Roomy new home for zoo's tigers will bring visitors closer to animals

 "It completely changes how you look at an animal."
That's how Chris Kuhar, executive director for the Cleveland Metroparks Zoo, describes the organization's approach to building new animal habitats, which will be wholly evidenced in the forthcoming Tiger Passage.
The zoo broke ground this month on the $4.1 million project, which will occupy a staggering 48,000 square feet, a number that includes the space designated for the cats as well as their adoring fans. The Cleveland Zoological Society has committed $2.5 million towards the project. Taxpayers in Cuyahoga County and Hinckley Township are footing the rest of the bill courtesy of a successful 2013 levy.
Visitors can expect a more immersive experience when Tiger Passage opens in summer of 2016, with the ability to view the animals in a more naturalistic way.
"We're switching the paradigm in how we design zoo exhibits," says Kuhar. "As opposed to the window shopping approach, where you walk up to a window and see an animal, we're trying to bring the guest through a larger space. The habitat will surround you with a complexity that you don't see in exhibits designed 30 or 40 years ago. The animal can be in a number of different places. You have to look for it and explore."
To that end, the new tiger habitat will include climbing poles, meadows, shallow streams, soaking pools and outdoor overnight access.
Panzica Construction Company of Mayfield Village is the general contractor on the job. Tiger Passage was designed by the Cleveland based firm Van Auken Akin Architects and WDM Architects out of Wichita, Kansas, which specializes in zoo design and endeavors to create sustainable, authentic environments that immerse and inspire zoo visitors.
"That combination of zoo expert and a local architect is really nice for us," says Kuhar.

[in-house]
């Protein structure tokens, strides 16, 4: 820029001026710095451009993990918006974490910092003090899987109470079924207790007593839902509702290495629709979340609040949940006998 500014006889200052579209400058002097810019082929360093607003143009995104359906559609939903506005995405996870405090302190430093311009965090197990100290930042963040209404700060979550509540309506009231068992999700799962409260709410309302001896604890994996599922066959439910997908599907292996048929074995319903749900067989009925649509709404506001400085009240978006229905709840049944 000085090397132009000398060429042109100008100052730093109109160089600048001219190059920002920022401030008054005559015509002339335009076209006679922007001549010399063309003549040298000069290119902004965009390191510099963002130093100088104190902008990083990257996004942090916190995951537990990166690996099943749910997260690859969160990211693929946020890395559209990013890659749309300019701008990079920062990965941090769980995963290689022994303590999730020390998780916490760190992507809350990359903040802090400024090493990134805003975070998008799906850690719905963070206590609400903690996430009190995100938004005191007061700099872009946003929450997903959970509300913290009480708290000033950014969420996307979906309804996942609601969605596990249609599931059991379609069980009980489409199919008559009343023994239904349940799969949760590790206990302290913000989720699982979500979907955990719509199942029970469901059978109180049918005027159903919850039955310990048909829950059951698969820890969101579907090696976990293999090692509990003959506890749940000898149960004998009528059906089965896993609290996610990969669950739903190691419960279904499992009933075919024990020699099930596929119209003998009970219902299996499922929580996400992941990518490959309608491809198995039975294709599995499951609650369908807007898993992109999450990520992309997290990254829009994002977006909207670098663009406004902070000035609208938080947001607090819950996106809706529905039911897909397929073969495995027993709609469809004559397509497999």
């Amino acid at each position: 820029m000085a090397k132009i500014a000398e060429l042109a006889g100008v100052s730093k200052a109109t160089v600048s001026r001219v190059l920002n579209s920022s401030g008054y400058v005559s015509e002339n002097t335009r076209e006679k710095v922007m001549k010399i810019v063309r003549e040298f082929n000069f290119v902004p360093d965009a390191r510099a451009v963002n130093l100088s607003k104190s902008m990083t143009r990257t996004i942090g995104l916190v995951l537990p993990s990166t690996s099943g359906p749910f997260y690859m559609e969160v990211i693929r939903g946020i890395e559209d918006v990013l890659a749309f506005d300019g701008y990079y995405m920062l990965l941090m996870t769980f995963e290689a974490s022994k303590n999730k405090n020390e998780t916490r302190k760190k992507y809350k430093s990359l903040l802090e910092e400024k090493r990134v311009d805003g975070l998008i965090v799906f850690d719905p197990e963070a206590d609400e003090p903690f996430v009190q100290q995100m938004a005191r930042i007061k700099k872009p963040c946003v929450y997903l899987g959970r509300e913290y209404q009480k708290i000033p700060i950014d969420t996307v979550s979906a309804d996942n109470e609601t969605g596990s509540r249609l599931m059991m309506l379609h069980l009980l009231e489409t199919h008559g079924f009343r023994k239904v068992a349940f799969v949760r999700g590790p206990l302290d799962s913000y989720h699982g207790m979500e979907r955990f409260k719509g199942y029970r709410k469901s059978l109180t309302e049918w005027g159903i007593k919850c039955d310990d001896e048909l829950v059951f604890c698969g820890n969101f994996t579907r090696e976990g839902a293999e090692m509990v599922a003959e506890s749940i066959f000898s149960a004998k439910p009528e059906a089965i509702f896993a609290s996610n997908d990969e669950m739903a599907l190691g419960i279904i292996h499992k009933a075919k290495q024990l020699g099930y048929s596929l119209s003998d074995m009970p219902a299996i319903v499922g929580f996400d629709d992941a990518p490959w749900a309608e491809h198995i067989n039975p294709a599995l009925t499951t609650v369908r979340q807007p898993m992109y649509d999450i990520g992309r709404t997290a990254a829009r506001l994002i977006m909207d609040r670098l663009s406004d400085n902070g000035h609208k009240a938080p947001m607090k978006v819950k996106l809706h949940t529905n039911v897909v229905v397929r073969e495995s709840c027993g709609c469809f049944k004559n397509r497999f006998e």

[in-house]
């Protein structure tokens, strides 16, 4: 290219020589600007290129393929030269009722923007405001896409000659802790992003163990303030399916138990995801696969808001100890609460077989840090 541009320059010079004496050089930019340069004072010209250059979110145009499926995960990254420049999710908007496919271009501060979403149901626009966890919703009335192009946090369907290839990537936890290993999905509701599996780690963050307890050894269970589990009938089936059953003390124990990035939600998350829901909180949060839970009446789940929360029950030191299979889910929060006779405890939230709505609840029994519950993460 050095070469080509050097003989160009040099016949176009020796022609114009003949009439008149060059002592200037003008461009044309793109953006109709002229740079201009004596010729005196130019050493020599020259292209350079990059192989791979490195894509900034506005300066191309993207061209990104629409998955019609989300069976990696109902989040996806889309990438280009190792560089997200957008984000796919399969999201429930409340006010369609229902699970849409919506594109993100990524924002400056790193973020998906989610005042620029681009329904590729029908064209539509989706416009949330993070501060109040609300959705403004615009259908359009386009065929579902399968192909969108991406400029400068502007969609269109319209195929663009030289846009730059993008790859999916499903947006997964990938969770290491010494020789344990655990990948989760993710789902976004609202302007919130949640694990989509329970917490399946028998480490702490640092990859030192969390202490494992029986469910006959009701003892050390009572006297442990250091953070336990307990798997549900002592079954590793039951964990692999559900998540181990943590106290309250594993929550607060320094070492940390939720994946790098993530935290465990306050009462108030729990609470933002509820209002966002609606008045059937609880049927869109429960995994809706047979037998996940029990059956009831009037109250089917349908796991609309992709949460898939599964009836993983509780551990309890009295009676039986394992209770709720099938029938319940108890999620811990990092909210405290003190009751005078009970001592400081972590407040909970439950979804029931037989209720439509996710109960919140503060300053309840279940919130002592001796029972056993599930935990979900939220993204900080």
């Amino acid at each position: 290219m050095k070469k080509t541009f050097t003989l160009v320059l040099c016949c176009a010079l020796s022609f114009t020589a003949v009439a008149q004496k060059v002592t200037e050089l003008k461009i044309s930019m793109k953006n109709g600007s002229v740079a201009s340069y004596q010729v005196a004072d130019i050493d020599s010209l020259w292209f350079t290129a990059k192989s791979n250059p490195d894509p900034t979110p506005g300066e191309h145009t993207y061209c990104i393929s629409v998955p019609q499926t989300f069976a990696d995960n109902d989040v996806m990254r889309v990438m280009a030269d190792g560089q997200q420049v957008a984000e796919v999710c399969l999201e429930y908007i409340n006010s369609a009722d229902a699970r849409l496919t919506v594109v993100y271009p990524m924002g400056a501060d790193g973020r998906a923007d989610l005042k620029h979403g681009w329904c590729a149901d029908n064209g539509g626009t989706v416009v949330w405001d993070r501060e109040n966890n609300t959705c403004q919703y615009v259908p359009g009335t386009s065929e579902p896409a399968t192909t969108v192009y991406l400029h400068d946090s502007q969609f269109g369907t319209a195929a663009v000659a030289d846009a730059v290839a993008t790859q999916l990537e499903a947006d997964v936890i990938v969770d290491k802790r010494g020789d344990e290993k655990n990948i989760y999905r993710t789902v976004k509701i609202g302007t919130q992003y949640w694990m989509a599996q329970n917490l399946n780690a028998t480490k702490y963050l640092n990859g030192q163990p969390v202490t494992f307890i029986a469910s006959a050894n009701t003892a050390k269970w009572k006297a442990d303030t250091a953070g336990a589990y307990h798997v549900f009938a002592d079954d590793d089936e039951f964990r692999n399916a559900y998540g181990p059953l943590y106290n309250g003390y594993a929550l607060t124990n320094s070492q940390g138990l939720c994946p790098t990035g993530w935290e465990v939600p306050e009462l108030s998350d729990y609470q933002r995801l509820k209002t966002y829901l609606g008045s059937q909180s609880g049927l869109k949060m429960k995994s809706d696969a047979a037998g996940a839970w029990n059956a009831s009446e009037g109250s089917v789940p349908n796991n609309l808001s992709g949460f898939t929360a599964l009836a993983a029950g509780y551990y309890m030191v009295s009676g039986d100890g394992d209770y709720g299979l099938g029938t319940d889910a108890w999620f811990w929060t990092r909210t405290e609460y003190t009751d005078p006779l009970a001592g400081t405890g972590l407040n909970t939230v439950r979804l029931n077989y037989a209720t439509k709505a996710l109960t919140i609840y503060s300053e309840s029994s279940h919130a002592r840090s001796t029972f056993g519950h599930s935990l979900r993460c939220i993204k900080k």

The Zoo's two resident Amur tigers, Klechka, a 12-year-old he-cat, and Dasha, a 14-year-old she-cat, are vacationing in a protected veterinary center within the Zoo during the construction of their new home. In their absence, Kuhar suggests saying hello to the Zoo's lions in the African Savanna or the snow leopards in the Primate, Cat and Aquatics building. All of the Zoo's traditional animals such as the elephants, bears and wolves will be up-front-and-center as well.
"We have a very cute baby orangutan who's going to be visible all winter long in the Rain Forest," adds Kuhar.
As for Klechka and Dasha, who are ambassadors of an endangered species, Kuhar sees a bright future for them in Tiger Passage.
"I think it will be great for the cats—for exercise and stimulation, and I think it's going to be great for the visitors," says Kuhar.
"To see a cat perched up high or climbing on something up high? That's pretty cool."
For a preview of Tiger Passage, view this one-minute video of an animated rendering.

Read more articles by Erin O'Brien.

Erin O'Brien's eclectic features and essays have appeared in the New York Times, the Los Angeles Times, the Cleveland Plain Dealer and others. The sixth generation northeast Ohioan is also author of The Irish Hungarian Guide to the Domestic Arts. Visit for complete profile information.